Many European countries have only partial legal protections for whistleblowers. Here is a country-by-country overview.
Note: The new EU Whistleblowing Directive 2019 introduces minimum standards for the protection of whistleblowers and obliges many public and private entities to introduce their own internal whistleblowing channels. EU countries are required to transpose the directive by December 2021.
Below you will find a detailed overview of whistleblowing legislation in the individual EU countries.
There is currently no legal obligation for companies and organisations to set up whistleblowing systems; it is however a common place and whistleblowers are generally expected to report internally first. A whistleblower protection law was introduced in 2016 and a new proposal to transpose the EU Whistleblower Directive was brought forward in June 2020 that replaces this law. This proposal states that the whistleblowing law should not be limited to reported breaches of EU law, but also include information on breaches of Swedish law. The whistleblower should be free to choose whether to first report through an internal reporting channel or to report directly through an external reporting channel (not including the media).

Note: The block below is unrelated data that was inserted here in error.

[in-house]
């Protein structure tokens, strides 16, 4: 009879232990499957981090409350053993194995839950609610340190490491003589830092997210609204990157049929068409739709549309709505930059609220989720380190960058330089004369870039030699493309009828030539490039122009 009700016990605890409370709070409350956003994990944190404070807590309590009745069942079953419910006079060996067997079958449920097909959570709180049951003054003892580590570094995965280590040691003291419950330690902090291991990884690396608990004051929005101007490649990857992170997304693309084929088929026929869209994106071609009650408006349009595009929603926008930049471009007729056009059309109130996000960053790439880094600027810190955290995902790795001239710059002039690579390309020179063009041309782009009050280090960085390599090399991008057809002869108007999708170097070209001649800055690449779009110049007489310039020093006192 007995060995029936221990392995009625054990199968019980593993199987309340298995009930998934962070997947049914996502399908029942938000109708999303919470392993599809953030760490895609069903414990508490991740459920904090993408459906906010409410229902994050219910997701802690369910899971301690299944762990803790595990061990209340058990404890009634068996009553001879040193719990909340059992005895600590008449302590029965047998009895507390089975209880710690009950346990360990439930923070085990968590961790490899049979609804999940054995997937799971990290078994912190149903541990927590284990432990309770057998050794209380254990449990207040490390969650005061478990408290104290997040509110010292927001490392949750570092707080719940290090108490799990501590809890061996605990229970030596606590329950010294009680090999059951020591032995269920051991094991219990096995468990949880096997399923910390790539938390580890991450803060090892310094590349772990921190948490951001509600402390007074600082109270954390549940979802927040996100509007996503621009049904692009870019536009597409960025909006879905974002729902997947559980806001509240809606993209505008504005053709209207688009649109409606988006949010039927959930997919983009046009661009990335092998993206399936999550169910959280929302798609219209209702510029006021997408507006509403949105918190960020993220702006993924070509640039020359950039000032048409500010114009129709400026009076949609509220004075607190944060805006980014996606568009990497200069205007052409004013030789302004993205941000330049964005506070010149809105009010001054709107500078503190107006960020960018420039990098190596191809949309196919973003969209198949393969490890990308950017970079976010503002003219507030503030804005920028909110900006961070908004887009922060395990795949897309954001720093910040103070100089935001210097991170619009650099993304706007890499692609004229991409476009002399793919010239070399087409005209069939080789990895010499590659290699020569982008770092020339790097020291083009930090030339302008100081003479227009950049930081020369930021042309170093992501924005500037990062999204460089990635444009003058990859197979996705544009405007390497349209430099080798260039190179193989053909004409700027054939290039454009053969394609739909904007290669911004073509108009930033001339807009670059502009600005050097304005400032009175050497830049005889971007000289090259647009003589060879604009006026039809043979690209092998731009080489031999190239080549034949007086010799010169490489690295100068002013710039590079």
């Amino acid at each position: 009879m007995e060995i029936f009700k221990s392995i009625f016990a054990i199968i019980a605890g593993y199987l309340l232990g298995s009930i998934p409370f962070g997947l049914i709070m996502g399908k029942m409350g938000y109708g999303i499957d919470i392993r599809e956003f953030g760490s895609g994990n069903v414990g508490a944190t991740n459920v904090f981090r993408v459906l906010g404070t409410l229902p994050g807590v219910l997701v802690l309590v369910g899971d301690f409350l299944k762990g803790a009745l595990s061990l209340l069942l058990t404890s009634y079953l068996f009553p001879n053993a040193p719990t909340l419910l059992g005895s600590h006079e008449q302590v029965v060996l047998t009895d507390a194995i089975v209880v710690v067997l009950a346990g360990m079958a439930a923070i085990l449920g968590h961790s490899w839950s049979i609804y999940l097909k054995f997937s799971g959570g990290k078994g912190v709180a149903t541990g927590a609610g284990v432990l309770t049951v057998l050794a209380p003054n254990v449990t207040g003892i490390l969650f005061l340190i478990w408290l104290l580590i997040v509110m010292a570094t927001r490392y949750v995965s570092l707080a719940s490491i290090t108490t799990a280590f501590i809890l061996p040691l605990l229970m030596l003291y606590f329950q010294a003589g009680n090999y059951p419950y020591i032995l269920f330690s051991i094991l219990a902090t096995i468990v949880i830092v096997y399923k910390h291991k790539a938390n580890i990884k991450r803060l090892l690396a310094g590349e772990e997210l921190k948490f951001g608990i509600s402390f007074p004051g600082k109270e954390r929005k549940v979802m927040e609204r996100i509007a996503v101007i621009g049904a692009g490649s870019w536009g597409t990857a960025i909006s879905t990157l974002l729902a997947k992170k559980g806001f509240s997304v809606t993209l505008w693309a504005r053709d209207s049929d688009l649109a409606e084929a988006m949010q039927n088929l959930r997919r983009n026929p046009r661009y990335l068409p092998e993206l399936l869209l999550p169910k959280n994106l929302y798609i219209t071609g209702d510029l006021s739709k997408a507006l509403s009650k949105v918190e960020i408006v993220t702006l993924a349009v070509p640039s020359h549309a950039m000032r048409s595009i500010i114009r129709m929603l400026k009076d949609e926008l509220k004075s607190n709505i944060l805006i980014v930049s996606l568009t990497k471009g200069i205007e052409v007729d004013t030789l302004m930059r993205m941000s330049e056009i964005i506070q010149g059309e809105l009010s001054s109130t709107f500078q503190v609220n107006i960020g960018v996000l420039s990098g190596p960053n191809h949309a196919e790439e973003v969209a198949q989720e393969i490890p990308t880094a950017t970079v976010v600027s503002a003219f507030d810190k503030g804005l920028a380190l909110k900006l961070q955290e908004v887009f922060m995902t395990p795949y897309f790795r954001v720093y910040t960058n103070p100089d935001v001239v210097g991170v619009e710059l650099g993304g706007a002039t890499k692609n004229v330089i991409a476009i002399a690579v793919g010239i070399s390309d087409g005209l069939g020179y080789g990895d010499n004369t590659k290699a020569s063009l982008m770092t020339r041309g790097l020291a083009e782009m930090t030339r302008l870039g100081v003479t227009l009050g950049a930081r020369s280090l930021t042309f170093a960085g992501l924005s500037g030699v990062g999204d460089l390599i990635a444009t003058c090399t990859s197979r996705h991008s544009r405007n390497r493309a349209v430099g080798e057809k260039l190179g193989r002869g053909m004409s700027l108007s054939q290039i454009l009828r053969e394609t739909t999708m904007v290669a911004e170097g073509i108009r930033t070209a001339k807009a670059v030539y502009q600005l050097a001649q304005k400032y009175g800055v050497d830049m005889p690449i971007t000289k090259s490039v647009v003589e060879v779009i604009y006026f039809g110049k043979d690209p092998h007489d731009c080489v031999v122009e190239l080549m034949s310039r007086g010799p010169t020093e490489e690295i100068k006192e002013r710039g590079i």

Last updated: 13/08/2020
In the UK only organisations regulated by the Financial Conduct Authority or within the National Health Service are obliged to establish whistleblowing channels. So far the Public Interest Disclosure Act 1998 (PIDA) protects whistleblowers from detrimental treatment by their employer. Apart from that, a bill was presented to Parliament in late January 2020 which should entitle workers to further protection against protects workers from detriment and dismissal (including being selected for redundancy). Detriment is not defined in the legislation, but it might include threats, disciplinary action, loss of work or pay, damage to career prospects or suspension.
In Northern Ireland, whistleblowers are only protected from victimisation if they are a worker (employees, agency workers and trainees), they reveal information of the right type by making what is known as a ‘qualifying disclosure’ (in the public interest and concerning past, current or future malpractice) and they reveal it to the right person, and in the right way making it a ‘protected disclosure’.
Last updated: 13/08/2020
Disclaimer: This blog article is for non-binding general information purposes only and does not constitute legal advice. All offered information is without guarantee or liability for correctness and completeness.